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Uncertainty over sex of Chichester Cathedral peregrine chicks

Last modified: 18 May 2012

Chichester Cathedral peregrine chicks May 2012

Image: The RSPB

The four chicks from the celebrity pair of peregrines nesting on top of Chichester Cathedral have now been ringed with surprising results.

For the first time in the history of this famous peregrine family, it is uncertain as to what sex the chicks are at this stage.

The news comes from the ringing of the chicks, carried out by The Sussex Ornithological Society’s Graham Roberts, when the brood were about 21 days old. The sex of the chicks is identified by weighing and measuring their feet, as female peregrines have bigger feet than males. The four new arrivals were given unique rings to identify them in the future.

The Sussex Ornithological Society’s Graham Roberts, who conducted the ringing, said: "I always ring the chicks at about 21 days old when their wing feathers are just beginning to sprout.  Usually it is possible to determine their sex with the females being noticeably bigger by this age.  However, this year I just couldn't be sure.”

It was initially thought that the brood of four were all good sized males, however after more consideration it was concluded that the heavier two weighing 760g and 725g may possibly be females.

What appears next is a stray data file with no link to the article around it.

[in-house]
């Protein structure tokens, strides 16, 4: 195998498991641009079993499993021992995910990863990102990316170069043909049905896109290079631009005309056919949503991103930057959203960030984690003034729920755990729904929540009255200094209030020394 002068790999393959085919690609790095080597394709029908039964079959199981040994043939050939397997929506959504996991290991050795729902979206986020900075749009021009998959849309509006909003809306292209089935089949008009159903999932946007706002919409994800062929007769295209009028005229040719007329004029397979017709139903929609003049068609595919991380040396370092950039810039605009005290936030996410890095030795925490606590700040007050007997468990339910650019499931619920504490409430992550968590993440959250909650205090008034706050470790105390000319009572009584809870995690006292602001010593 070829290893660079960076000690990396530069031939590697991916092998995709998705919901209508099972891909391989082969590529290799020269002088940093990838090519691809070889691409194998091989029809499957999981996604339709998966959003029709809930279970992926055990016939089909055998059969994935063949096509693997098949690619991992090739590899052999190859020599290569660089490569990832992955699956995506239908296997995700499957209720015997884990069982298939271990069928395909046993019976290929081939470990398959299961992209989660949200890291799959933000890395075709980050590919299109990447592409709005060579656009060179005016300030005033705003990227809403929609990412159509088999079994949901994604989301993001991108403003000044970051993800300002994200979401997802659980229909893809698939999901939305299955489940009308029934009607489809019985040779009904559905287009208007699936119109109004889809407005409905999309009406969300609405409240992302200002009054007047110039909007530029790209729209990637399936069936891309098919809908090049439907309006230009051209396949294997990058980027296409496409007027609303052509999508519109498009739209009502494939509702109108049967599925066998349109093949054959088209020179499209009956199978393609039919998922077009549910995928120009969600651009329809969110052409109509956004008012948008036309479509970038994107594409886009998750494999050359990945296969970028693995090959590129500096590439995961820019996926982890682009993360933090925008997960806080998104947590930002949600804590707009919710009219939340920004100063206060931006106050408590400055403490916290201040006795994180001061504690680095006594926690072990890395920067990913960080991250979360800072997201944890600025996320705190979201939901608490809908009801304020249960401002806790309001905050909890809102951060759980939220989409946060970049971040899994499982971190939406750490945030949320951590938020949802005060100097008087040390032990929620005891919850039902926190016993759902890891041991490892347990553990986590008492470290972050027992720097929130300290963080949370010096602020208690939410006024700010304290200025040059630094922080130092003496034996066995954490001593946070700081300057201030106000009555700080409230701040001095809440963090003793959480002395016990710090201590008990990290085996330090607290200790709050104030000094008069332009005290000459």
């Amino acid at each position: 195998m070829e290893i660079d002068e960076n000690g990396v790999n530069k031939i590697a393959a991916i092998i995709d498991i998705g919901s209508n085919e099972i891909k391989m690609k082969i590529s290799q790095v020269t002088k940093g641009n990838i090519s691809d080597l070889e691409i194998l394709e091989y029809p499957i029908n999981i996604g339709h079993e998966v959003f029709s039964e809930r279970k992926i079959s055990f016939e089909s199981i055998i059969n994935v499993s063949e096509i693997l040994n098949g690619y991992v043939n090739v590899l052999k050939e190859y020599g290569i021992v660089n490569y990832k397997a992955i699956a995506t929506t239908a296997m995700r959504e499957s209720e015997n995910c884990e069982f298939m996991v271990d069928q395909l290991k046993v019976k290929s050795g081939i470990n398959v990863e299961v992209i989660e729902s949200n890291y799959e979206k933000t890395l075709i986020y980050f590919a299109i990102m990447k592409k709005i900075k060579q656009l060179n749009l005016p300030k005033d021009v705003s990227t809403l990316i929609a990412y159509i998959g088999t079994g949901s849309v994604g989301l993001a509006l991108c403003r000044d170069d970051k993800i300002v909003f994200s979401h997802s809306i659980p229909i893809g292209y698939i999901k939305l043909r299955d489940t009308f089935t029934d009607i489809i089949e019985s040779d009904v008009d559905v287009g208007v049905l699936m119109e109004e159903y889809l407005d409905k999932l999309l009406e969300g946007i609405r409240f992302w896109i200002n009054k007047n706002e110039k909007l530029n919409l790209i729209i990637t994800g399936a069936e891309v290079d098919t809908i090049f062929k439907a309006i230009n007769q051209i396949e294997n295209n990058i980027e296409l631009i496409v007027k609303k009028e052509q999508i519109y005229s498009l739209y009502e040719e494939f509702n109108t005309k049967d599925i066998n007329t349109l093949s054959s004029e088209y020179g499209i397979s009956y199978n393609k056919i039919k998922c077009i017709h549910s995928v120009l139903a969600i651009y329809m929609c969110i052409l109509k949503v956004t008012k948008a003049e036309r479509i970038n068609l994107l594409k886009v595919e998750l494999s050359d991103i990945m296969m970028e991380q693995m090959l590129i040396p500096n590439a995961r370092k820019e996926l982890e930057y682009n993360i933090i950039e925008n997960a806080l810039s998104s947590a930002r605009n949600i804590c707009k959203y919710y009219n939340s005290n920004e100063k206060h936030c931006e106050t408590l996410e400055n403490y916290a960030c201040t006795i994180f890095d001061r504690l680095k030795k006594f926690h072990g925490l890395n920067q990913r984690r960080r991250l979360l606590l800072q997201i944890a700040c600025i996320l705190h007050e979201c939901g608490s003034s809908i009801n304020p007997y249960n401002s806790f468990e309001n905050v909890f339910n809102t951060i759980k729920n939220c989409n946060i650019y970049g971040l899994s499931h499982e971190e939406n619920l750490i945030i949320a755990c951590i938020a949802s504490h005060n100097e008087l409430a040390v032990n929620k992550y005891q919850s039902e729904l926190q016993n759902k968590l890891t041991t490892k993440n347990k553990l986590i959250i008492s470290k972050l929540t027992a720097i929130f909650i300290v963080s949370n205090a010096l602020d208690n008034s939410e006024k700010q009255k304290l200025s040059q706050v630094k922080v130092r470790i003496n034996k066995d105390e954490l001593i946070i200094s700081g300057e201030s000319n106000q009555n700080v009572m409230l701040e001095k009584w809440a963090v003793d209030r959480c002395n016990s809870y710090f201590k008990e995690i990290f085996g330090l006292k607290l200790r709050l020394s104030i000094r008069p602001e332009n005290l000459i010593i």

Molly Dailide from the RSPB said: “This is now a very exciting time. As the chicks grow up we will be able to see more clearly any differences in their size which will give a better indication of what sex they are.”

Thousands of people have visited the RSPB Date with Nature at the Cathedral since the project began at Easter. In a couple of weeks when the young fledge the charity will move out from the cafe and set up a viewing area on the front lawn.  Visitors will be able to use telescopes and binoculars free of charge to get close-up views of the chicks learning to fly.

Molly added: “Once we move outside you get some really exciting views of the birds flying above chasing each other and learning how to hunt for themselves.”

The Date with Nature project runs through to 8 July and as well as beaming live footage from the nest to a screen below, people can watch events unfold online at:

Bird guide

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